ARTICLE

Turning reaction into action

There are times when it feels as if your life is totally and completely out of your control. In these instances, I believe, all you can control is your reaction and subsequent action.


I am not always great at controlling my reaction. Often, I react in kind of a visceral way ? like putting Mentos into a bottle of Coke. Whatever I?m feeling just kind of bubbles up and explodes.


That was my response when I was told I had been living with a deadly heart condition all my life. I was calm for what felt like a millisecond. In actuality, I was calm enough for us to drive from Iowa City to our Missouri home. And then I exploded.


How could I live 17 years like this? Why was this happening to me? How could God hate me so much?


When the doctors told me I?d have to have open-heart surgery to correct my defects, my parents thought I?d be a ticking time bomb, like before. This time, however, I didn?t have a reaction. I tried to ignore it. I went numb.


I didn?t take any action, either. What was the point? What was going to happen would happen. There was nothing I could do about it; my life was out of my control.


Seeing me trying to hold it all in and myself together, my high school English teacher suggested I put pen to paper and write about my experience.


I didn?t. There was nothing about this experience I wanted to remember, I recall telling him. ?When you?re ready to deal with what?s happening to you, I think you?ll find it useful,? he said.


Once again, I didn?t heed his advice.


A year and a half later, I was still alive, a faint zipper scare hinting to the outside world of my story. But there was a lot I hadn?t dealt with. Ignoring what is happening doesn?t make it go away. And sitting in a room, ruminating about it doesn?t help either, it simply lets all your negativity fester, like an infected sore. So I sought help. I met with a counselor and was finally able to react and act.


It turns out writing was my way of doing that. By writing about my experience, I was able to delve into my emotional baggage and start sorting it out. There was a lot of crying, a fair amount of yelling and finally, I began the first steps towards healing.


I didn?t want the writing to stop, though. Not about my experience or what was happening around me. You could say this was my final push toward becoming a journalist. Telling others? stories became my action.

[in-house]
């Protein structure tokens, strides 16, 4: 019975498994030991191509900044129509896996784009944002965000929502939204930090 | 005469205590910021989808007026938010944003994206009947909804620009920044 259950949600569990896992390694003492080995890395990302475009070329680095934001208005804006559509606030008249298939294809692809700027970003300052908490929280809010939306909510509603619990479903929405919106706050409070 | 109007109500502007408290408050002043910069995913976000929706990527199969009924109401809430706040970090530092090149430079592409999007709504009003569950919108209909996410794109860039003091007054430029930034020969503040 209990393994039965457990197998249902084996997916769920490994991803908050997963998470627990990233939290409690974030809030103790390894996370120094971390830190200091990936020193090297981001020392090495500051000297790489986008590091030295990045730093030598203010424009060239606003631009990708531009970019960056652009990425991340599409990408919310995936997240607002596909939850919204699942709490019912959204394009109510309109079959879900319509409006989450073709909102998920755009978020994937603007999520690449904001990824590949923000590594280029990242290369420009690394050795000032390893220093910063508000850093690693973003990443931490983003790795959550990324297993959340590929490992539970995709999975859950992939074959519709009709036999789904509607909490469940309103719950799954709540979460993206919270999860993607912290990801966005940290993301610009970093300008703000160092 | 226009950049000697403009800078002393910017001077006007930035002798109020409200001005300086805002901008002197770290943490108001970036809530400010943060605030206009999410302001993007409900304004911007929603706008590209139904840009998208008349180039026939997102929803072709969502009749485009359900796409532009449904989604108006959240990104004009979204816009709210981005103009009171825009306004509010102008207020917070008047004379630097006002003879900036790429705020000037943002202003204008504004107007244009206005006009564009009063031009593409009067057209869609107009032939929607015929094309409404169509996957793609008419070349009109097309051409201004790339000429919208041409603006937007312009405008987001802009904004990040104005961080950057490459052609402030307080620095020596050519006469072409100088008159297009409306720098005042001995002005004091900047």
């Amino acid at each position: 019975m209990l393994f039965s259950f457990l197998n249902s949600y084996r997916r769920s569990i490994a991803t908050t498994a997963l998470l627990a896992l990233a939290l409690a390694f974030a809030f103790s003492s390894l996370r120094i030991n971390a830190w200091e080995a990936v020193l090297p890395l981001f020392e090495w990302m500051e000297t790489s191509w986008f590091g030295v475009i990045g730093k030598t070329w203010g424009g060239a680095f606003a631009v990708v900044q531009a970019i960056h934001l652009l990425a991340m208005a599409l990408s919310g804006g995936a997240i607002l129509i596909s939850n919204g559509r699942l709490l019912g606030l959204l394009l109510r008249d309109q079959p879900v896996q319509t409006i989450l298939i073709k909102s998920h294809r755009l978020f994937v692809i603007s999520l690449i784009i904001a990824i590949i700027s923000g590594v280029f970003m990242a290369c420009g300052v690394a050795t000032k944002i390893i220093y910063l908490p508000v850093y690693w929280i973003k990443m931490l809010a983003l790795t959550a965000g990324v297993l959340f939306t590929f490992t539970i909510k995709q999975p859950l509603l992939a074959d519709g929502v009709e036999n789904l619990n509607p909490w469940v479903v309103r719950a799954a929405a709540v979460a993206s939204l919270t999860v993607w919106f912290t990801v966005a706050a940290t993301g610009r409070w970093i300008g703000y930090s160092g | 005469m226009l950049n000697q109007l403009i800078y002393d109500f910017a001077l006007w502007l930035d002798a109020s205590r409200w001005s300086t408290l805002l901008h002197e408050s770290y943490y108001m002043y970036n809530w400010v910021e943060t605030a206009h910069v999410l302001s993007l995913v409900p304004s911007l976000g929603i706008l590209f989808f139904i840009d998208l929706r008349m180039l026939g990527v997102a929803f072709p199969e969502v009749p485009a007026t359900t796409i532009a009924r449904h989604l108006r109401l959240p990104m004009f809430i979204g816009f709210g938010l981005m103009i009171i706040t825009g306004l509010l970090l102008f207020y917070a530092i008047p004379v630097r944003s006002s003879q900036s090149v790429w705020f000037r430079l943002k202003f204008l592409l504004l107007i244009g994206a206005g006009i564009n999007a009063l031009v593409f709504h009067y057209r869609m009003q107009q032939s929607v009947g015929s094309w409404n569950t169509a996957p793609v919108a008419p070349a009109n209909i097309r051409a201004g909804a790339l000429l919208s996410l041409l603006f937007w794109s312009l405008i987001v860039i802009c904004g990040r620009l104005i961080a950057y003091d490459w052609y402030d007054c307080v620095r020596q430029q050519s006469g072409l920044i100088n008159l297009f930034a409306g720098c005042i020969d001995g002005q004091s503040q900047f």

And while I love writing about local government, education issues and shining a light on our friends and neighbors, there?s one story that I always come back to.


It started out as part of my therapy sessions and then it turned into so much more. I started writing my memoir when I was 18 ? between classes and at night when I couldn?t sleep.


When I was 21, I had finished my first draft. I sent it out to literary agents, hoping someone would see the beauty of my story. It was disheartening when after three months I hadn?t heard anything back.


Over the years, I?ve written and rewritten my manuscript and every six months or so I?ll revise my query letter and send out a new batch. What has changed over the past nine years is my reaction to rejection.


It?s easy to sit here and say it?s not personal; that they aren?t rejecting me, but for a story that is so raw, personal, and a huge part of who I am today, it is personal. And I?m not saying that controlling your reaction is to not be hurt, or angry or sad. Feel those emotions. Live in them for a moment. But take them and channel them into action.


Every time I rewrote my manuscript/query letter, I became one step closer to my goal of being published. I went from not even receiving a rejection letter to getting the standard ?no? to ?it?s intriguing, it?s just not right for my list.?


And yesterday, I finally received a letter that gave me hope. An agent told me they were ?immediately drawn? into my story. The thing is it?s hard to get published. It?s not just enough to have a good story or message; you have to show your book would have a reader base. The agent suggested I build my platform. Get my story out there; show that I have an audience.


Sure, I didn?t get a yes. But I didn?t get a no, either. I got a new goal, more motivation and another way to take action.


So as I figure out how to build my platform, I want to say thank you to the audience whose ear I know I already have. Thank you for reading our paper, our articles and our columns where we get to take a step back from the news and show you a little bit of ourselves.


Thank you for taking interest and thank you for your kind words. I have received a number of notes in the past couple of weeks and I just wanted to say how much I appreciate them. They warm my heart, give me drive and make for some pretty great refrigerator decoration.